In Jonglei State of south Sudan, you can file for divorce if your partner has contracted HIV as provided for in the new customary Laws.
“Divorce is allowed if the woman denies her husband conjugal right for one year or if either of the spouse is infertile or has infectious diseases like HIV/AIDS that poses danger to another spouse life,” Dut Acuek Lual local government minister says.
He says the new customary law was discussed under Article 3.2 of the penal code of South Sudan 2009 to address rampant cases of divorce among natives of Jonglei.
According to recent reports, the Jonglei State Government is concerned by the growing cases of family breakups which have prompted the state authorities to legislate restrictive family laws.
For example, citizens from Jonglei state can only divorce before the courts within this state. It is illegal for south Sudanese from this state living out of the country to divorce.
Dut Acuek Lual said any case of marriage termination between two couples of Jonglei elsewhere; it would be referred to the administration in Boma and payam.
“If you want to divorce your husband or wife please go to your respective Payam or Boma. It will not be allowed in any courts either in Bor, Juba or Diaspora,” Lual said.
The Minister Lual said divorce was acceptable under some conditions specified under the customary Laws of the Dinka Community.
He said in Dinka community divorce was only inevitable when one of the spouses exhibits gross misconduct which is proven beyond reasonable doubt by close relatives and leaders of the clans.
“If the wife commits adultery with either relatives of the husband or with someone else outside the family,” he explained.
Traditional leaders welcomed the move saying that it was a liable way to control divorce since it was common among Jonglei citizens in diaspora and at home.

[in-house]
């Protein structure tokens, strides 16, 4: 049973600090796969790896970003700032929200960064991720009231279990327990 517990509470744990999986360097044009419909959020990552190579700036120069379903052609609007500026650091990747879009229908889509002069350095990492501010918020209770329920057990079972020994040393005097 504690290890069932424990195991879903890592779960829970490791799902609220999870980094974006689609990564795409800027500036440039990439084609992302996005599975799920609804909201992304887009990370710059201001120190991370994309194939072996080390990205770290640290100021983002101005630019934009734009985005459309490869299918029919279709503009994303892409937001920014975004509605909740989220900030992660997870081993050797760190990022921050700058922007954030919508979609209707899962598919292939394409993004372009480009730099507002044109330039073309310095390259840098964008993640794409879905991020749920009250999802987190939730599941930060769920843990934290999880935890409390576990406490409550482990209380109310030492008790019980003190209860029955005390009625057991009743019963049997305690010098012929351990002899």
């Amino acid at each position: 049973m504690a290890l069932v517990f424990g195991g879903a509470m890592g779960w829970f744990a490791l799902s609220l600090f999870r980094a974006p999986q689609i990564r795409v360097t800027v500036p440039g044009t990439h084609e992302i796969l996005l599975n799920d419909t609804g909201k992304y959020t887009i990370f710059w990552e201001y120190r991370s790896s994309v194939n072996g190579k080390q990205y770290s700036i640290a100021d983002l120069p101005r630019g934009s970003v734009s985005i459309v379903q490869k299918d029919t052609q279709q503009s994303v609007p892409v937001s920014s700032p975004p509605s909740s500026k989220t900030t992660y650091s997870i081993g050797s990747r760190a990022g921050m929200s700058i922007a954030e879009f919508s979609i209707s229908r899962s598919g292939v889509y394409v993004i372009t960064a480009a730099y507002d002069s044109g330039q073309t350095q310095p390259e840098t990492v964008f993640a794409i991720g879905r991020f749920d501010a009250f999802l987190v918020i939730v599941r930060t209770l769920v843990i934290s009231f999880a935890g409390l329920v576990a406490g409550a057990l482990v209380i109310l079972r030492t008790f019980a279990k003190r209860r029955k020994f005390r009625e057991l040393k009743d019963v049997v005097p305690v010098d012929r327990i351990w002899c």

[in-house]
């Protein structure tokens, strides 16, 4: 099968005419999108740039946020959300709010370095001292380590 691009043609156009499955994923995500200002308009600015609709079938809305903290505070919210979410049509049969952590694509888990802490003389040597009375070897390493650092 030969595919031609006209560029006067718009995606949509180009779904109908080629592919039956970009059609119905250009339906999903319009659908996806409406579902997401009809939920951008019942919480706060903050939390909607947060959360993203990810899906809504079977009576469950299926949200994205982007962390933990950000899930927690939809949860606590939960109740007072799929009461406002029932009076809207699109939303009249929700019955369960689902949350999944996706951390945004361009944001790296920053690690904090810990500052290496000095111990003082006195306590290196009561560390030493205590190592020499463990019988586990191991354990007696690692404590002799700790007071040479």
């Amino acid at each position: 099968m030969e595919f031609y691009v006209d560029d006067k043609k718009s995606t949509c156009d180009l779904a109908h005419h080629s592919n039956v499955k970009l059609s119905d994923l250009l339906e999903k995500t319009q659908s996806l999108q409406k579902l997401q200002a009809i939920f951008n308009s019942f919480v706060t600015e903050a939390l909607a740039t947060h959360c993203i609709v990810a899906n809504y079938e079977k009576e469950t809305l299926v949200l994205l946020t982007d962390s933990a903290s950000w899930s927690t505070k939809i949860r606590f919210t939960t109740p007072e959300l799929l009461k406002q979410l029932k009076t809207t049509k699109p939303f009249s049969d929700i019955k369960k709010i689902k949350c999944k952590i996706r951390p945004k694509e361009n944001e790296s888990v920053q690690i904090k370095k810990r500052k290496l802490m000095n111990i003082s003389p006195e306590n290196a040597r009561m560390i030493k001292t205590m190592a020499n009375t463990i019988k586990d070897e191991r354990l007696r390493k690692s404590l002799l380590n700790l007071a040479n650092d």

“This will really rescue our people because there are several registered cases of rampant divorce in places like Camps, USA and Australia by natives from Jonglei State,” they said.
“If they want to divorce then we only want them to come back home and divorce in presence of their parents in Jonglei State,” said Aluong a traditional Chief.
Bor town Intellectual Majak Dau stressed the need for the state Ministry of Local Government and Law Enforcement to implement the order saying that the natives were so spoiled by adopted western cultures.
“This generation is spoiled by western cultures. So it is a good idea that the ministry in collaboration with traditional courts have come up with that order so we also need them to implement and disseminate this information to the diaspora,” he said.
South Sudan is composed of 32 states created out of the three historic former provinces (and contemporary regions) of Bahr el Ghazal (northwest), Equatoria (southern), and Greater Upper Nile (northeast). The 32 states are further divided into 180 counties.